herbalife-pyramid-shapes

Guest post by Courtney Gordner

 

US company Herbalife Ltd. has had a great deal of success recently expanding into China. This is worrying for some Chinese business analysts as Herbalife is considered to be little more than a scam. It’s possible that would-be Chinese entrepreneurs are being taken advantage of.

In the United States, Herbalife is said to be the subject of both an FBI investigation and an FTC inquiry. In China, the media has also begun to cast the company in a negative light with many reports focusing on the company possibly not adhering to China’s multi-level marketing laws.

However, much of this remains speculation until government authorities release their findings. With sales being reported as having risen 63% in 2013 alone, there is reason why Herbalife’s success in China through dishonest means would be more than troubling.

In order to understand why so many people are wary of and upset with Herbalife, it’s best to know how a pyramid scheme is structured.

Imagine a person is told to sell ID card printing materials and software. Despite being given a pamphlet detailing the kinds of ID printing tools the company is known for, the individual is made to understand that it’s not a major money-making opportunity. The real money comes from commissions made off of recruiting other people to sell the product. The new person, or persons, pays for fees or services of which the recruiter (allegedly) gets a portion.

With a normal ID card printing company or any other business, a person would be expected to know about the product, market it to customers, and actually work to sell that product. The person does a job and money flows down to them from their boss or bosses.

The pyramid scheme is named as such because the majority of the money made flows upward to the few scam artists at the very top. The entire business is built on recruiting people and taking their money rather than selling a product to customers. The product serves as little more than a red herring.

The Chinese Media’s Take on Herbalife

An American company, called Nu Skin, is currently being taken to task by the Chinese government for an alleged pyramid scheme. A scheme not too different from what Herbalife is being accused of. Coincidentally, this company also sells nutritional supplements.

With such startling similarities between the Utah-based Nu Skin, and the California-based Herbalife, it would seem like only a matter of time before Chinese officials focus their attention on the latter company.

Howeve, the Chinese media had already honed in on the supposed dishonest nature of Herbalife months before the American officials began looking into the company. Chinese news source, First Financial Daily, did an investigative report (an English translation is offered here) about Herbalife and its business practices.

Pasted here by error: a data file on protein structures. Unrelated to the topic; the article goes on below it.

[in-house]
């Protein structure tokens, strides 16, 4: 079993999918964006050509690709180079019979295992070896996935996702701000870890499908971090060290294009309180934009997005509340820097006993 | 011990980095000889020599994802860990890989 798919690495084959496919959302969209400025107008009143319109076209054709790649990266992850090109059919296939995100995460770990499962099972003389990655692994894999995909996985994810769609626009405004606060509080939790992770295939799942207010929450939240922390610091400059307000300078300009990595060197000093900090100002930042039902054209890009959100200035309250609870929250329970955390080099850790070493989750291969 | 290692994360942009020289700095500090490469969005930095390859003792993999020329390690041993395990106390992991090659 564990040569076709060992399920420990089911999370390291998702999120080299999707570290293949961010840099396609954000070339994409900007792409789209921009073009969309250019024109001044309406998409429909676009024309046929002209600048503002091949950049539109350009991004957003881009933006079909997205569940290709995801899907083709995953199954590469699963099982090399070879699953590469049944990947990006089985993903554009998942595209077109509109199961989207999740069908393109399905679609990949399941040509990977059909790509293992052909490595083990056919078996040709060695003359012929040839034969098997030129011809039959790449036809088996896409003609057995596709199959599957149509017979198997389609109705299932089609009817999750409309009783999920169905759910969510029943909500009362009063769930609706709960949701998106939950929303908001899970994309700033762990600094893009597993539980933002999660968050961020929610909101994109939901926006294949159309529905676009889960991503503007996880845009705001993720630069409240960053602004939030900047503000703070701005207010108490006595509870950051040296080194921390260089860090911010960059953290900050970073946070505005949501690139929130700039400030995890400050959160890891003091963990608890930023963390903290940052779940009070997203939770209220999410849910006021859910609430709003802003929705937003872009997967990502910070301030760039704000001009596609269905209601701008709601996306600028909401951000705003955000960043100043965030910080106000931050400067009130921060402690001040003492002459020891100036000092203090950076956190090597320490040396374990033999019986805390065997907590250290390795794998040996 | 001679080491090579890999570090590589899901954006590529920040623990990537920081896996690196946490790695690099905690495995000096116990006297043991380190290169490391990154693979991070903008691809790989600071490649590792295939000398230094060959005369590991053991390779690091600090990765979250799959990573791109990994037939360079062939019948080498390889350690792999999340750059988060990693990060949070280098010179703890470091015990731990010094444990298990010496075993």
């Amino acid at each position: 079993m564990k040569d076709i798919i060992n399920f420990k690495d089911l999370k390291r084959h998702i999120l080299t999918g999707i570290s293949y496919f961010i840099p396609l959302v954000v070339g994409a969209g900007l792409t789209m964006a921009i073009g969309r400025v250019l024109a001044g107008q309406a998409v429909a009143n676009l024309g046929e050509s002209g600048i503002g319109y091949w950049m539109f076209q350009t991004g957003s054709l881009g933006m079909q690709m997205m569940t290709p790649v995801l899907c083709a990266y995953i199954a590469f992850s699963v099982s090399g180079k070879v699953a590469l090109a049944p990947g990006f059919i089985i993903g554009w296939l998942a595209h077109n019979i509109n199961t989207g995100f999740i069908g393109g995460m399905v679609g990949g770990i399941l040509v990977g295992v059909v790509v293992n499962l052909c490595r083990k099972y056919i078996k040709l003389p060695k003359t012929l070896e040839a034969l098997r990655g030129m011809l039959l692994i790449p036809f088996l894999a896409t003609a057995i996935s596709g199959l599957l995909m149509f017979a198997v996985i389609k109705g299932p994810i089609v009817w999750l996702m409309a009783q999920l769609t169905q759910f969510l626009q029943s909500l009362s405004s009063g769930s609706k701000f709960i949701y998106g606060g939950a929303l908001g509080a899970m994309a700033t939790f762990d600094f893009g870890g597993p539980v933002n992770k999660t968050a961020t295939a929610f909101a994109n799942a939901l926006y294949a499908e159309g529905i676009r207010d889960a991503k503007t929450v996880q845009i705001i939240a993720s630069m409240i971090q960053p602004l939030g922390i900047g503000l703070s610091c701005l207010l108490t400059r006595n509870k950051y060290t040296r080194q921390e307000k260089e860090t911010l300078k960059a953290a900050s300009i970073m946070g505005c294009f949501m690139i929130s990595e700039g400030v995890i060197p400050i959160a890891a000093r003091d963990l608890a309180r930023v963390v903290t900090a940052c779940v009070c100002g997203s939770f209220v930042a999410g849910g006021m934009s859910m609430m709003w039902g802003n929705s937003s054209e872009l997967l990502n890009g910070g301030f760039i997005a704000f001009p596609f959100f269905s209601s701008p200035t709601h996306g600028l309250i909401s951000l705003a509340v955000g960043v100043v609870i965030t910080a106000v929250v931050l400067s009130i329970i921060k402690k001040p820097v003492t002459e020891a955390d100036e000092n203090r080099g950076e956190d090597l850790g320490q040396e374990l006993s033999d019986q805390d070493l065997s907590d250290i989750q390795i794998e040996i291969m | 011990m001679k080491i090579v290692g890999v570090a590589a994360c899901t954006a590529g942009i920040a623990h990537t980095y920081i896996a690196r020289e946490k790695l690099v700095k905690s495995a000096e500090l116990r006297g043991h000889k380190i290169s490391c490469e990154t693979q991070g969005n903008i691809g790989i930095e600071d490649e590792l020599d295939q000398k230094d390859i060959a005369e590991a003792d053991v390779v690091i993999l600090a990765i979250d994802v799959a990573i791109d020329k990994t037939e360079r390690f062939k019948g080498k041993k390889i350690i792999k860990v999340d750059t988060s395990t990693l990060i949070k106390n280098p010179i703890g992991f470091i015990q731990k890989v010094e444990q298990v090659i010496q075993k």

First Financial Daily’s report was published in August and largely ignored. Nu Skin’s media attention had a Chinese government investigation hot on its heels.

Some feel that even though Herbalife’s underhanded dealings are more obvious in China, they are somehow avoiding government scrutiny. Chinese authorities have actually said that they presently have no intention of investigating Herbalife.

Media Scrutiny to Do What Government Scrutiny Won’t

Despite a lack of interest by the Chinese government in coming down on Herbalife in the way they have on Nu Skin, that hasn’t stopped increasing media scrutiny. Even as the company blossoms in China, there is already trouble brewing for Herbalife.

The company reportedly saw 12% of its stock fall after news that the entire nutritional supplement industry had begun to come under fire. A lot of the controversy stems from companies making promises on which products tend not to deliver.

With consumers across the globe losing faith in the abilities of nutritional supplement companies, the Chinese government may not have to stand in. Though Herbalife’s sales are currently soaring, should the media successfully convey the untrustworthiness of the company and its product, this could deter Chinese associates from selling the product and customers from buying it.

Additionally, as American government officials continue gathering data about the true nature of Herbalife, it could be that they are actually doing the work of Chinese government officials. Who’s to say authorities won’t step in should the U.S. Department of Justice and FBI file criminal charges against the company?

For now, the question of Herbalife as a pyramid scheme is not definitely answered one way or another. However, there is enough evidence to suggest that Chinese citizens may be the victims of fraud. As such, it would be best to avoid a recruitment type company like Herbalife and seek business opportunities from reputable businesses. These companies focus on selling a product or service, not commissions based on recruitment.

 

Courtney Gordner is a passionate blogger that loves sharing insight into news and law. You can read more from her on her blog: www.talkviral.com